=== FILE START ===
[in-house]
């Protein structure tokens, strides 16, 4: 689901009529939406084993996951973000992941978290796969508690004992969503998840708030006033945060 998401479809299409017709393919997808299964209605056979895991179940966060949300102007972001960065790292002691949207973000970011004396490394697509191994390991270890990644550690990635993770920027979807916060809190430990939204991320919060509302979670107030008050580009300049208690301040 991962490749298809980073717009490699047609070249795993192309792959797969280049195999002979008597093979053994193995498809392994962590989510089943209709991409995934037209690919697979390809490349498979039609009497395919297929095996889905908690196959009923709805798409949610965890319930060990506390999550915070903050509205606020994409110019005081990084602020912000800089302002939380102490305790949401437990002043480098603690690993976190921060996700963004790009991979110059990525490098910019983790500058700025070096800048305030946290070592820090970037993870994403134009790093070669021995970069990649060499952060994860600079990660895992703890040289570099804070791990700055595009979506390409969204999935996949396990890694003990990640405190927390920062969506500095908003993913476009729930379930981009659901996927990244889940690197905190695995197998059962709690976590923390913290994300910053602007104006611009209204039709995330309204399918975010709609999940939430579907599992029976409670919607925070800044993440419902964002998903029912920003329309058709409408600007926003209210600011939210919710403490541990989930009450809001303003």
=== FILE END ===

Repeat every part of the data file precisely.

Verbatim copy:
[in-house]
């Protein structure tokens, strides 16, 4: 689901009529939406084993996951973000992941978290796969508690004992969503998840708030006033945060 998401479809299409017709393919997808299964209605056979895991179940966060949300102007972001960065790292002691949207973000970011004396490394697509191994390991270890990644550690990635993770920027979807916060809190430990939204991320919060509302979670107030008050580009300049208690301040 991962490749298809980073717009490699047609070249795993192309792959797969280049195999002979008597093979053994193995498809392994962590989510089943209709991409995934037209690919697979390809490349498979039609009497395919297929095996889905908690196959009923709805798409949610965890319930060990506390999550915070903050509205606020994409110019005081990084602020912000800089302002939380102490305790949401437990002043480098603690690993976190921060996700963004790009991979110059990525490098910019983790500058700025070096800048305030946290070592820090970037993870994403134009790093070669021995970069990649060499952060994860600079990660895992703890040289570099804070791990700055595009979506390409969204999935996949396990890694003990990640405190927390920062969506500095908003993913476009729930379930981009659901996927990244889940690197905190695995197998059962709690976590923390913290994300910053602007104006611009209204039709995330309204399918975010709609999940939430579907599992029976409670919607925070800044993440419902964002998903029912920003329309058709409408600007926003209210600011939210919710403490541990989930009450809001303003």